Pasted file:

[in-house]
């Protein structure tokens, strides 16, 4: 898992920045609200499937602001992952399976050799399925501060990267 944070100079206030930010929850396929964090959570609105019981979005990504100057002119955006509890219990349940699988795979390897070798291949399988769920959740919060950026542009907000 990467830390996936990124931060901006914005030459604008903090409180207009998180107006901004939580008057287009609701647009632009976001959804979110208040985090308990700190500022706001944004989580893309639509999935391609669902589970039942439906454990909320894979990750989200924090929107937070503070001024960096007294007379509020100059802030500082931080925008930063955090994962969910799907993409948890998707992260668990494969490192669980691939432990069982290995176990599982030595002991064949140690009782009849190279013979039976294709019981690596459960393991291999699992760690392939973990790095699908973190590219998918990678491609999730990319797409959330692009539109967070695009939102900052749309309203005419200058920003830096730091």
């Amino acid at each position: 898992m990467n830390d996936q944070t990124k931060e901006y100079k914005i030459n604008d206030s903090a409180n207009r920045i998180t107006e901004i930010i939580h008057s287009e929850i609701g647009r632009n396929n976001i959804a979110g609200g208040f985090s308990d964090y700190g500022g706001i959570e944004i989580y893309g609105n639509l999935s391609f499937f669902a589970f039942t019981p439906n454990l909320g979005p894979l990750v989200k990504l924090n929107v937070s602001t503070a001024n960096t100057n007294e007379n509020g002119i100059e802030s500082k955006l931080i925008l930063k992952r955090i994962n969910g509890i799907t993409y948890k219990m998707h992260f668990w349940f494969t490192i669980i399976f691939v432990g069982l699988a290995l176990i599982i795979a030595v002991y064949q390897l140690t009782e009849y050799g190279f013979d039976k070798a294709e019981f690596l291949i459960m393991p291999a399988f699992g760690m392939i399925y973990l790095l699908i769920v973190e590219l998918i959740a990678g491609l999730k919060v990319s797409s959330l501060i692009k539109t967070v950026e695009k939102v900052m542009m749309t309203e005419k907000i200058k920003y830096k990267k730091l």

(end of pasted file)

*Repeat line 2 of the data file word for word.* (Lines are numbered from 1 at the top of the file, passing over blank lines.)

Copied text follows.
């Protein structure tokens, strides 16, 4: 898992920045609200499937602001992952399976050799399925501060990267 944070100079206030930010929850396929964090959570609105019981979005990504100057002119955006509890219990349940699988795979390897070798291949399988769920959740919060950026542009907000 990467830390996936990124931060901006914005030459604008903090409180207009998180107006901004939580008057287009609701647009632009976001959804979110208040985090308990700190500022706001944004989580893309639509999935391609669902589970039942439906454990909320894979990750989200924090929107937070503070001024960096007294007379509020100059802030500082931080925008930063955090994962969910799907993409948890998707992260668990494969490192669980691939432990069982290995176990599982030595002991064949140690009782009849190279013979039976294709019981690596459960393991291999699992760690392939973990790095699908973190590219998918990678491609999730990319797409959330692009539109967070695009939102900052749309309203005419200058920003830096730091």